Phivolcs open to House probe on Taal watch, denies lack of info

ABS-CBN News

Posted at Jan 15 2020 07:49 AM | Updated as of Jan 16 2020 10:31 AM

A member of the MMDA K9 Corps search for animals to be rescued in Taal Island Volcano on Jan. 14, 2020. George Calvelo, ABS-CBN News

MANILA — The Philippine Institute of Volcanology and Seismology on Wednesday said it was "okay" with facing a legislative inquiry into its monitoring of Taal Volcano, saying the agency's alerts prompted the evacuation of thousands to safer ground. 

Cavite 4th District Rep. Elpidio Barzaga Jr. is urging fellow lawmakers to investigate Phivolcs' monitoring of Taal, claiming that "lack of information" from the agency endangered many residents when the volcano belched a giant ash cloud on Sunday. 

"Okay lang po iyon kung gusto nilang magtanong. Pero ito po iyong katotohanan: matagal na po tayong may koordinasyon sa Batangas province na sila po talaga ang inihahanda natin sa pagsabog ng Taal Volcano," Phivolcs Director Renato Solidum told radio DZMM. 

(It's okay if they want to ask questions. But this is the truth: we have long had coordination with the Batangas province to prepare them for the eruption of Taal Volcano.) 

"Kaya nga po na-evacuate ang mga tao sa isla, madalas po silang tumututok sa information na ibinibigay ng DOST-Phivolcs at mga kasamahan nating nakadestino sa Taal," he added.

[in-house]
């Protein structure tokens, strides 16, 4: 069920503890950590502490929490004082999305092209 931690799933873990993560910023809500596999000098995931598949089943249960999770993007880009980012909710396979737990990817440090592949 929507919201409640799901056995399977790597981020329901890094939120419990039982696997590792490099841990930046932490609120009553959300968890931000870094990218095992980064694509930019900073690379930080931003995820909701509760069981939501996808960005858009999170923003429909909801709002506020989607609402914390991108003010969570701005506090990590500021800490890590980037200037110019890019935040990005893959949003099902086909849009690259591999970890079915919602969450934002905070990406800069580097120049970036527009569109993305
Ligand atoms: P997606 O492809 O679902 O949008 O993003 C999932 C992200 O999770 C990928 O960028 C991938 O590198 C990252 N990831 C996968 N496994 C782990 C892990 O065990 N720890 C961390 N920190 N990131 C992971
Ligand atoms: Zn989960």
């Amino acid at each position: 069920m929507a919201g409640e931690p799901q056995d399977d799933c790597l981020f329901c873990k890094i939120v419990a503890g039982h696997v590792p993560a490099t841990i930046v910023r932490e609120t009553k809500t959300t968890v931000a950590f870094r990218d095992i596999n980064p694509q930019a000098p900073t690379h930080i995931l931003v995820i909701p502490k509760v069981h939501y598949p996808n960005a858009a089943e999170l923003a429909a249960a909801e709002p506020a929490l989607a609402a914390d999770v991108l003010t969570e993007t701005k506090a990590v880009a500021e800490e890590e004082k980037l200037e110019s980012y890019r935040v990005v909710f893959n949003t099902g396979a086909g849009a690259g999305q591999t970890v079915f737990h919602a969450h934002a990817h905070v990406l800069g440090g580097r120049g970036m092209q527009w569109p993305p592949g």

(People evacuated from the Taal island because they monitor information from the Phivolcs and our colleagues assigned to the area.) 

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Phivolcs had released daily advisories since March 2019, when it placed Taal under alert 1 after it showed increased volcanic activity, said Solidum.

The agency, he added, had urged education officials to relocate students from areas near the volcano as early as November last year. 

"Hindi po iyan zero na walang warning," Solidum said. 

(It was not as if we gave zero warning.) 

The ash from Taal reached Metro Manila over the weekend, shuttering the capital's airport overnight, sending thousands in nearby areas to evacuation centers and forcing the cancellation of classes. 
 
Sitting on the center of a picturesque lake south of the capital, Taal remains under the second highest danger level, which means a "hazardous explosive eruption is possible within hours to days," said Phivolcs. 

Taal, one of the most active volcanoes in the Philippines, has erupted more than 30 times in the past 5 centuries, most recently in 1977. An eruption in 1911 killed 1,500 people and one in 1754 lasted for a few months. With a report from Reuters